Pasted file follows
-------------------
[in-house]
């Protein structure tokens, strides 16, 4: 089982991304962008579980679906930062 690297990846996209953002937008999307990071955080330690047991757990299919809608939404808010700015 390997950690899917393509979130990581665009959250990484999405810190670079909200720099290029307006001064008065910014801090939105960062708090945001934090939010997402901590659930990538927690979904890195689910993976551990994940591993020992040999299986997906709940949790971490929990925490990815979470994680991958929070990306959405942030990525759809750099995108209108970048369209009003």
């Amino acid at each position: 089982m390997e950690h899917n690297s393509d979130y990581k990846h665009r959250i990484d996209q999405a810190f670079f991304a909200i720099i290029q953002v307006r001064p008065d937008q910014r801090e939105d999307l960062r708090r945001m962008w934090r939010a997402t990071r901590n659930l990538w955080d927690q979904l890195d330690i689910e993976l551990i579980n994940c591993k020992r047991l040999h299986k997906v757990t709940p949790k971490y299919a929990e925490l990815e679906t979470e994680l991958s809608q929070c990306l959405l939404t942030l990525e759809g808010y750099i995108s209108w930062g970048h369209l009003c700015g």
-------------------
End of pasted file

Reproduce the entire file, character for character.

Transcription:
[in-house]
């Protein structure tokens, strides 16, 4: 089982991304962008579980679906930062 690297990846996209953002937008999307990071955080330690047991757990299919809608939404808010700015 390997950690899917393509979130990581665009959250990484999405810190670079909200720099290029307006001064008065910014801090939105960062708090945001934090939010997402901590659930990538927690979904890195689910993976551990994940591993020992040999299986997906709940949790971490929990925490990815979470994680991958929070990306959405942030990525759809750099995108209108970048369209009003």
């Amino acid at each position: 089982m390997e950690h899917n690297s393509d979130y990581k990846h665009r959250i990484d996209q999405a810190f670079f991304a909200i720099i290029q953002v307006r001064p008065d937008q910014r801090e939105d999307l960062r708090r945001m962008w934090r939010a997402t990071r901590n659930l990538w955080d927690q979904l890195d330690i689910e993976l551990i579980n994940c591993k020992r047991l040999h299986k997906v757990t709940p949790k971490y299919a929990e925490l990815e679906t979470e994680l991958s809608q929070c990306l959405l939404t942030l990525e759809g808010y750099i995108s209108w930062g970048h369209l009003c700015g």